Cayenne lowers levels of cholesterol in the blood, which helps lower blood pressure. It also prevents blood in your arteries from clotting. These properties help prevent heart disease, such as atherosclerosis (hardening of the arteries).
Even though cayenne can sting your tongue, it is actually a powerful pain reliever. It initially stimulates, but then decreases the intensity of pain signals in the body. This makes it particularly effective for people with chronic pain, since it takes several days to see significant results. Those who suffer from shingles, pain from diabetes, postmastectomy pain, and other postsurgical pain, may especially benefit from several different cayenne or capsaicin creams that are available. The capsaicin in cayenne not only relieves the pain of osteoarthritis and rheumatoid arthritis, but it also helps reduce the swelling from these conditions when used as a rub.
Cayenne improves digestion by stimulating production of digestive juices in the stomach and by fighting bacteria that could cause infection. Its antibacterial power also fights diarrhea caused by infection. As an expectorant, it thins mucus and helps move it out of the lungs. Because it also strengthens lung tissue, it is helpful for those with emphysema.
Plant Description of Cayenne Pepper
Cayenne is a shrub that grows in subtropical and tropical climates. Its fruit grows into long pods that turn red, orange, or yellow when they are ripe. The fruit is eaten raw or cooked, or is dried and powdered into the spice that has been used for centuries in food and medicines.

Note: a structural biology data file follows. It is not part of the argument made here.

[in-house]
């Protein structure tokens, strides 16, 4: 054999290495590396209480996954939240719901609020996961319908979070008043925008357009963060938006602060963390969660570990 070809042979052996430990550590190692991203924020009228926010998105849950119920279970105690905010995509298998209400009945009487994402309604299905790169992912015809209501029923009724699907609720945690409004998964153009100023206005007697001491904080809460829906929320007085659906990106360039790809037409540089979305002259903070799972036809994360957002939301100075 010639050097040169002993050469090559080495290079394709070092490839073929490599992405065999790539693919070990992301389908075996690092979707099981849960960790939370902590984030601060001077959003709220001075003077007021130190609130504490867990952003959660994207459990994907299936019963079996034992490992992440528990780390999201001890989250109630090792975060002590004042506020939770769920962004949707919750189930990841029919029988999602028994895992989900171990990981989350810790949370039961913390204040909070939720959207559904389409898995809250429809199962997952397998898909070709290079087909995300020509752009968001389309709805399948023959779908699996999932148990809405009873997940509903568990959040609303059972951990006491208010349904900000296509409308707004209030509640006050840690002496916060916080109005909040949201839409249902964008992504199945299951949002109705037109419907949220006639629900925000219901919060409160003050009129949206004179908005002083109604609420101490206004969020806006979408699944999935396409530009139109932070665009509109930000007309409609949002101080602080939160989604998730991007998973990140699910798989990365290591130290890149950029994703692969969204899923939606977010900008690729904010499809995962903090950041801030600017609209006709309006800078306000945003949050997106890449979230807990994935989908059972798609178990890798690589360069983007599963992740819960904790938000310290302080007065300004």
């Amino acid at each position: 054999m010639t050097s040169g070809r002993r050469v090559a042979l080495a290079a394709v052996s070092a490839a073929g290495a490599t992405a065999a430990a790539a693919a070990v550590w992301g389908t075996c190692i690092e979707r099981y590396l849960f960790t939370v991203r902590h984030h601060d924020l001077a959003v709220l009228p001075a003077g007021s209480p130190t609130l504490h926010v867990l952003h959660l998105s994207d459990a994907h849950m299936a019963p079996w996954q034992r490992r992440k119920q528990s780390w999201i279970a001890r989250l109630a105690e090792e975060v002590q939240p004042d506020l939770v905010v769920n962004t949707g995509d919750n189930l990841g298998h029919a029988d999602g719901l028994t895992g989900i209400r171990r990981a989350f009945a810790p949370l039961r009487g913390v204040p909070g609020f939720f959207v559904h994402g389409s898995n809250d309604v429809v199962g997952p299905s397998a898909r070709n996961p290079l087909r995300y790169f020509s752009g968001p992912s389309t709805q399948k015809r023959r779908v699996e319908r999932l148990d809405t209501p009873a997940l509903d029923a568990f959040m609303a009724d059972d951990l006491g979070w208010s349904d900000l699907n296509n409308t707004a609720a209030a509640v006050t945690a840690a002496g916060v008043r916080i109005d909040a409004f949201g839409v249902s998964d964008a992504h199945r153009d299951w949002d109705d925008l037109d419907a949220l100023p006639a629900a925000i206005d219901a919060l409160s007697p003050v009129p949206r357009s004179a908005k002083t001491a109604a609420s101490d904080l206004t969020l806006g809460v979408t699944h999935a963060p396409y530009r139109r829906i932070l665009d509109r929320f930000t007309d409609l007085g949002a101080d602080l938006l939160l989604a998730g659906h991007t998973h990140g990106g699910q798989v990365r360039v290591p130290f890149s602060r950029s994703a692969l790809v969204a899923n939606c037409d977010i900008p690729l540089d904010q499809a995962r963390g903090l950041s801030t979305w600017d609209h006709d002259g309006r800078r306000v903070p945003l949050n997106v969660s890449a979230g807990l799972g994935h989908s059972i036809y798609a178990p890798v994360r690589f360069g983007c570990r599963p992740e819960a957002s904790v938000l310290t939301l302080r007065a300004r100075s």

What’s Cayenne Pepper Made Of?
Studies have shown that capsaicin, the most active ingredient in cayenne, lowers blood cholesterol levels and decreases the intensity of pain signals in the body. It is also an antioxidant (which helps protect your cells from damage) and an antibacterial.
Available Forms of Cayenne Pepper
Cayenne may be taken by eating raw or cooked red pepper. Dried red pepper is available powdered, which may be added to food, stirred into juice, tea, or milk, or taken in capsule form. It also comes in creams for external use (should contain at least 0.025 percent capsaicin).
How to Take Cayenne Pepper
Because cayenne is so good for your heart, adding it regularly to food or taking it in capsule form can help prevent heart disease. Although it is spicy, it actually aids digestion and is not irritating to most ulcers. It is powerful even in small doses, so it is best not to take more than you would eat with food.
As a pain reliever, cayenne powder or cream can help relieve toothache, shingles, arthritis, psoriasis, and other kinds of chronic pain. Although it may cause some initial burning or itching, this should go away quickly. Because cayenne works by first stimulating and then decreasing the intensity of pain signals in the body, the pain may increase slightly but then should diminish greatly over the first few days.
As an external pain reliever (that is, when applied to the skin), capsaicin cream (0.025 to 0.075 percent capsaicin) may be applied directly to the affected area up to four times a day (brand names include Zostrix, Axsain, Capzasin-P).
For improved digestion and prevention of heart disease, capsaicin may be taken in capsules (30 to 120 mg, three times daily). You can make an infusion by adding 1/4 to 1/2 tsp. of powder to a cup of boiling water and drinking it.